The Leavenworth Way of War

History Discussion at CGSC

Ends, Ways, and Means in Vietnam

Through the Tet offensive in 1968, some have argued that the United States did not have a firm strategy in Vietnam. For a strategy to be coherent it must logically connect ends, ways, and means. If you assume that the U.S. end was a stable South Vietnamese government, and that the U.S. had the means to achieve that end, how do you evaluate the ways the U.S. pursued the strategy? Some things to think about: What were the U.S. ways? Were they logically connected to the end? What was missing from the U.S. strategy?

March 21, 2014 - Posted by | COIN, H300, military history, Professional Military Education

1 Comment »

  1. The “ways” that the US tried to achieve the “end” of a stable South Vietnamese government was packaged as “Vietnamization;” essentially the US providing advisors, training and equipment to the South Vietnamese government in order to build their capabilities and capacity to a point where they could independently hold-off North Vietnamese attack.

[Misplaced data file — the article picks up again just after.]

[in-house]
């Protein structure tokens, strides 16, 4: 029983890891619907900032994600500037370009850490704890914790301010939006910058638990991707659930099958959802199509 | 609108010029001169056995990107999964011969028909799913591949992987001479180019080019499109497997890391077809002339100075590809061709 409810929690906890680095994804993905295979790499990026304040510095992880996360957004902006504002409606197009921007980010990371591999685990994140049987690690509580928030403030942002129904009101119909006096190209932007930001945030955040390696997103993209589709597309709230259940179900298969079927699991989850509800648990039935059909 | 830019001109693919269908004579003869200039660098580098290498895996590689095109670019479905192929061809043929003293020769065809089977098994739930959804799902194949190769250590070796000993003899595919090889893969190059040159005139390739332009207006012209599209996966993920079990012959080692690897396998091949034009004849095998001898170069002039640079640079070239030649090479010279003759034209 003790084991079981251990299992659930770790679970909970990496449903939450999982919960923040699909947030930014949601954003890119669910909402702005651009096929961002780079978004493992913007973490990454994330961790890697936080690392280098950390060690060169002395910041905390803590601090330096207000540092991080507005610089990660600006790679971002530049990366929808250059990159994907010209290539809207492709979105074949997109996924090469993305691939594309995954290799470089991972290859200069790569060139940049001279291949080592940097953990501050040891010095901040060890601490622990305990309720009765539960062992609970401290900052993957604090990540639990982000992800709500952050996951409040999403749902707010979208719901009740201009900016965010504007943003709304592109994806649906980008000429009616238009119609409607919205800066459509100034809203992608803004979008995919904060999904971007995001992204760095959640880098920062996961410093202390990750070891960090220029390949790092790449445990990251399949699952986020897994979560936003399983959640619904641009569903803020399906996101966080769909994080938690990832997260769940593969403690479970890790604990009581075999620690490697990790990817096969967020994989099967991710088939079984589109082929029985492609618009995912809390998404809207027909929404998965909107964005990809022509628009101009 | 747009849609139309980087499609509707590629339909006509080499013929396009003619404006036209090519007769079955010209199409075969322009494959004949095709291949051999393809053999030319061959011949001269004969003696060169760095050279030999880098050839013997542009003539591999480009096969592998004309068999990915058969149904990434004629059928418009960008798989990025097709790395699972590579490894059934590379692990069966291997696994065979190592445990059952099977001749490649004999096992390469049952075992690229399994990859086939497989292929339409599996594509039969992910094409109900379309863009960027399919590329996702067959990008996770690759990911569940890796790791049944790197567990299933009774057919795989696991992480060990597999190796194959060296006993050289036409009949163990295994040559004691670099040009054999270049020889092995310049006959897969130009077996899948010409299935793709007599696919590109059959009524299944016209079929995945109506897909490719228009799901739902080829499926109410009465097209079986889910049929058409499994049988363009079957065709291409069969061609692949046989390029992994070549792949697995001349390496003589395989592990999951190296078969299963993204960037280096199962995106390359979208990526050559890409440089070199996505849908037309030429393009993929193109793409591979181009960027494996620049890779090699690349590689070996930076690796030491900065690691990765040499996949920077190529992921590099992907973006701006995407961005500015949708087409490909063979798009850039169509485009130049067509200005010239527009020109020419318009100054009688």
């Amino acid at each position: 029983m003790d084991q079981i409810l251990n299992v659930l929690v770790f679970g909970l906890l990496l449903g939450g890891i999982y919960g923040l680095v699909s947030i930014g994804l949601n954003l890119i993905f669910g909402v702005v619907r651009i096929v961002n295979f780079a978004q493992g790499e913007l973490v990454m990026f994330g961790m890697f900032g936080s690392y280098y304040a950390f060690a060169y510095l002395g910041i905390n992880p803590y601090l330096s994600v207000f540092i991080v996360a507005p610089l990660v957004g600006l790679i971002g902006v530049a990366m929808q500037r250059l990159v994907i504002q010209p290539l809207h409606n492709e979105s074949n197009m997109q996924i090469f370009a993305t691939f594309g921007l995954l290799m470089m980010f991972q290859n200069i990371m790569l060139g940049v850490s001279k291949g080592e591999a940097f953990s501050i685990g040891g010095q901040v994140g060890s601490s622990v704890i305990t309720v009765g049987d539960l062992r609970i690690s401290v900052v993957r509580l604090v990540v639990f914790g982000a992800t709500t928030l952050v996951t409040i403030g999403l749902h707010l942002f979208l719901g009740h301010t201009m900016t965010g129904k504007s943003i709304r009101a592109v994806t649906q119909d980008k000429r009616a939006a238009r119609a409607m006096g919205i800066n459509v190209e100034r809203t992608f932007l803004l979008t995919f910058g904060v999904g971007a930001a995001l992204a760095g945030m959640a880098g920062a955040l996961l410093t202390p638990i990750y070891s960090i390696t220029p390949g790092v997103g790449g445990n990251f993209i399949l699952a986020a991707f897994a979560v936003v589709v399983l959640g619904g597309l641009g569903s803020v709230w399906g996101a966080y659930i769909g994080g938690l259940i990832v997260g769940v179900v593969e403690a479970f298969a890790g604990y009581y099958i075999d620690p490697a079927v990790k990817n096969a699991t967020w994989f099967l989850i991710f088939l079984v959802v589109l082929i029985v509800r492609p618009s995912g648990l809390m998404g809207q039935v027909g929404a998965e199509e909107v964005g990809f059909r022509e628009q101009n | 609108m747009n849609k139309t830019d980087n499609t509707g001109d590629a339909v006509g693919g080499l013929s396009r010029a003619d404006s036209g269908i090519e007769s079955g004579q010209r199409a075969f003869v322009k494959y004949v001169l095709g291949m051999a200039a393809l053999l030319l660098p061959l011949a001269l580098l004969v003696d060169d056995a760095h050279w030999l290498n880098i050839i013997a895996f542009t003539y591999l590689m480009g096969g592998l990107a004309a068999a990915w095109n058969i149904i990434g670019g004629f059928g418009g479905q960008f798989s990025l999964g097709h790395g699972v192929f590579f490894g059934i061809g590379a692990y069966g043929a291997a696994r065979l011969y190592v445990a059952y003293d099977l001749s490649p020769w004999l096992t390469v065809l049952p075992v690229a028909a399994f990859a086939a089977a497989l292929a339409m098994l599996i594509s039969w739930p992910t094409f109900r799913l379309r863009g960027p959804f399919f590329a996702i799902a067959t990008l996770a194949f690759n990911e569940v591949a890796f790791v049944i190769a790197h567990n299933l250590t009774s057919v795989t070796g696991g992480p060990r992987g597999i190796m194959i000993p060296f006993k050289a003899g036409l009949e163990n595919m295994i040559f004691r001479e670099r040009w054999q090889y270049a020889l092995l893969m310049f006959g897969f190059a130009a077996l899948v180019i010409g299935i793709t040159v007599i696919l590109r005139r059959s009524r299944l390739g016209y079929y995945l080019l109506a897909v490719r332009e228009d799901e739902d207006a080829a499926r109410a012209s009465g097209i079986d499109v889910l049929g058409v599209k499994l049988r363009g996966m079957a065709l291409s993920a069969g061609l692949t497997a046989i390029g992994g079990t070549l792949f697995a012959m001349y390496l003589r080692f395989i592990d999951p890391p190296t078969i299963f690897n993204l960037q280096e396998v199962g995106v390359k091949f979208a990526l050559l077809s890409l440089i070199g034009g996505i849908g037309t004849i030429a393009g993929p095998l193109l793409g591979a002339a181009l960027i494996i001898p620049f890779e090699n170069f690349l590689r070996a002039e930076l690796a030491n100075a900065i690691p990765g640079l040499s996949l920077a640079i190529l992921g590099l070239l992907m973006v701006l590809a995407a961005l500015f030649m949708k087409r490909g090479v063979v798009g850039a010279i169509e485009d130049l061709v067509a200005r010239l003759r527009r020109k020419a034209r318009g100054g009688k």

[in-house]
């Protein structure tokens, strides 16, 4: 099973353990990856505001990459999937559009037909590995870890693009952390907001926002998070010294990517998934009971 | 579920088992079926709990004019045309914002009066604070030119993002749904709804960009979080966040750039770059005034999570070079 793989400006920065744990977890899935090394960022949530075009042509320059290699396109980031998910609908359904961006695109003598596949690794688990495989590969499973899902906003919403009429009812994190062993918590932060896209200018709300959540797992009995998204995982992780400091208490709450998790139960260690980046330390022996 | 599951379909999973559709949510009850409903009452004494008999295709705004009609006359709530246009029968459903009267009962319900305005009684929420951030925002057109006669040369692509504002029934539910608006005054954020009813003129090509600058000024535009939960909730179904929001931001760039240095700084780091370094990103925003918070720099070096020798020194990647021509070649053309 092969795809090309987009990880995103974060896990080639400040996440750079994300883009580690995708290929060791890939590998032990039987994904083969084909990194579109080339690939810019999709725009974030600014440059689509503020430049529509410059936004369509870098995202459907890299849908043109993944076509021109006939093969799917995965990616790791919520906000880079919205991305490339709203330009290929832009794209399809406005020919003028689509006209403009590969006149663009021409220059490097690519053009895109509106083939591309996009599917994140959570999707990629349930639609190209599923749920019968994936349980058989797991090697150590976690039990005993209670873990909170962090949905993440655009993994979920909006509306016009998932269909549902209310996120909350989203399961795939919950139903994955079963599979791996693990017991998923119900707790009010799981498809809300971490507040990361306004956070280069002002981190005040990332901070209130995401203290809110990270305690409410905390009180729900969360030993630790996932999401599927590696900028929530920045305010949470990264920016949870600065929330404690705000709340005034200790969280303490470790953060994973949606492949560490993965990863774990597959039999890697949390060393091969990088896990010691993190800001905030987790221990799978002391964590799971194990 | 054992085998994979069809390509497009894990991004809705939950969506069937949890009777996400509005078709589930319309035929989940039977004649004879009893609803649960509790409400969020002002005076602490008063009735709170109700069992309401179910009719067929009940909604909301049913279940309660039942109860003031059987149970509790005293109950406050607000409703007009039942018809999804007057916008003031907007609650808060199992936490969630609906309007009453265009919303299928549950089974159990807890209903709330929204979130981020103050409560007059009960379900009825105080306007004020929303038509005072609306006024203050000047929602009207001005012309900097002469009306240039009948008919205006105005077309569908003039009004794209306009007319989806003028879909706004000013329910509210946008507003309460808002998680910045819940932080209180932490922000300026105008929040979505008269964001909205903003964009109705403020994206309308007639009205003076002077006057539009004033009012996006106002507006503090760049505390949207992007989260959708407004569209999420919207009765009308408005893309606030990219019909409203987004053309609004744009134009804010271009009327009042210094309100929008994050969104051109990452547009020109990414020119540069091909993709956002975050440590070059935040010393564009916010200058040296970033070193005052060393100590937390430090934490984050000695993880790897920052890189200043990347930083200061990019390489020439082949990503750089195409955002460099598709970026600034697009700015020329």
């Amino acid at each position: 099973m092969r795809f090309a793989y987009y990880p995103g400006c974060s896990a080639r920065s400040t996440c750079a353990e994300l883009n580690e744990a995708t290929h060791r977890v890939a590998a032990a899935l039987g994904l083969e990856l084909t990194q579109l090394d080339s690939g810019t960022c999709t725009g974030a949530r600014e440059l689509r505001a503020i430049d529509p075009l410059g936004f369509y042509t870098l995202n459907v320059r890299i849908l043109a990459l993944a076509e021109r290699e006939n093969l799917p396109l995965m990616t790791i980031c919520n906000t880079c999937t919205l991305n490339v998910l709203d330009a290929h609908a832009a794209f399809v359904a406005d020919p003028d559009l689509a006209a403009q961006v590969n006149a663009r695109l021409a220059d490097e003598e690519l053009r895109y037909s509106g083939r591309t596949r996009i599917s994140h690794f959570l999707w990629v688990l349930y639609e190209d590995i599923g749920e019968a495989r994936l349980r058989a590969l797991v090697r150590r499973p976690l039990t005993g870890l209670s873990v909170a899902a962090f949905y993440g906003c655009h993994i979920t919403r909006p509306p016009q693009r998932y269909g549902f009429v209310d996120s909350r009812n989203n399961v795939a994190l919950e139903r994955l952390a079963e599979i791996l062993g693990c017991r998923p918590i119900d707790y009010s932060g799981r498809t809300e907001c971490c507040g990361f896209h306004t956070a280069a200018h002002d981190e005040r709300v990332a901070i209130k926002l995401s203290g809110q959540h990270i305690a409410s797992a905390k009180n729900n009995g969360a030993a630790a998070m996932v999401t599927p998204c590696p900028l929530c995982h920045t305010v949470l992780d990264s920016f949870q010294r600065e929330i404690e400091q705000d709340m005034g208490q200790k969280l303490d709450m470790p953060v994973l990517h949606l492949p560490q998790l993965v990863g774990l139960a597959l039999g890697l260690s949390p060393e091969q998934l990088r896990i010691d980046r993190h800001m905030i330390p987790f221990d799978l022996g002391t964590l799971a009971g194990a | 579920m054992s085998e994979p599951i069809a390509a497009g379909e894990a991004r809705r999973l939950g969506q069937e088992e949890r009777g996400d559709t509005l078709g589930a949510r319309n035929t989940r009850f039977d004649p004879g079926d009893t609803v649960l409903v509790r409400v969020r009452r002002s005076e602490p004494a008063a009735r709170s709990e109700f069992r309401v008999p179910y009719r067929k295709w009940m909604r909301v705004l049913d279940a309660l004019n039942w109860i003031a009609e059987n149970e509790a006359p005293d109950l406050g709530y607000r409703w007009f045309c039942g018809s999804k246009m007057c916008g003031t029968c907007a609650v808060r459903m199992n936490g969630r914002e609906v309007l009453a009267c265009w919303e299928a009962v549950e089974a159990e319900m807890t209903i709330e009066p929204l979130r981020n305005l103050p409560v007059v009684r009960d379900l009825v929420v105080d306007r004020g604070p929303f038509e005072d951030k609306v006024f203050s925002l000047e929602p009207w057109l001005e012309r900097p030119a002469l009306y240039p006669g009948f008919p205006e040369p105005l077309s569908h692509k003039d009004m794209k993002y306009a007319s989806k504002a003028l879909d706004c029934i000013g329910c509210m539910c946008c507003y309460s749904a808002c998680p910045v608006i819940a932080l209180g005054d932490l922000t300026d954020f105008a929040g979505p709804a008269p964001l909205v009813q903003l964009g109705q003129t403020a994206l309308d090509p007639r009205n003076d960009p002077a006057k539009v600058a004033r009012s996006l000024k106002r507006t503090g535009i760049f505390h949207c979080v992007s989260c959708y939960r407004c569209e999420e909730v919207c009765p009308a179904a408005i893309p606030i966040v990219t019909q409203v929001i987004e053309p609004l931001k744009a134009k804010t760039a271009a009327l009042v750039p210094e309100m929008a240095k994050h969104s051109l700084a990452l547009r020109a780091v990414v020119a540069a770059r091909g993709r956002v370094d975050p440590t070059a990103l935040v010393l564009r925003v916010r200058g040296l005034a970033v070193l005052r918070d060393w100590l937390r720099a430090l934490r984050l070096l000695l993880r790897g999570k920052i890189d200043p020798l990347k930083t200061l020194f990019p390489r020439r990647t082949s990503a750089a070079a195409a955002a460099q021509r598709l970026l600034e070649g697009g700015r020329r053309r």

While the US “ways” were logically connected to the “end,” they missed addressing stability and efforts to bolster support for the South Vietnamese government. Furthermore, the US approached their “ways” as an exit strategy; while the military “end” may have been a stable South Vietnam, the political “end” appears to have been more simply the end of US involvement in Vietnam (as evidenced by President Nixon’s promise to bring troops home in his first term). Supporting this was the unrealistic withdrawal timeline of Vietnamization.

    This real “end” resulted in an unrealistic withdrawal timeline, one which did not enable the US to properly support or even assess capabilities of South Vietnam or the effectiveness of Vietnamization. Political pressure on the homefront drove US force withdrawal faster then the “ways” could realistically take effect and were not tied to the an assessment of how effective South Vietnam would be in defending against future North Vietnamese offensive operations. US forces were going to leave Vietnam regardless of what or how events transpired and once US forces departed, they would not be returning or even in a position to support.

    Comment by LCDR Matt Krull | March 28, 2014

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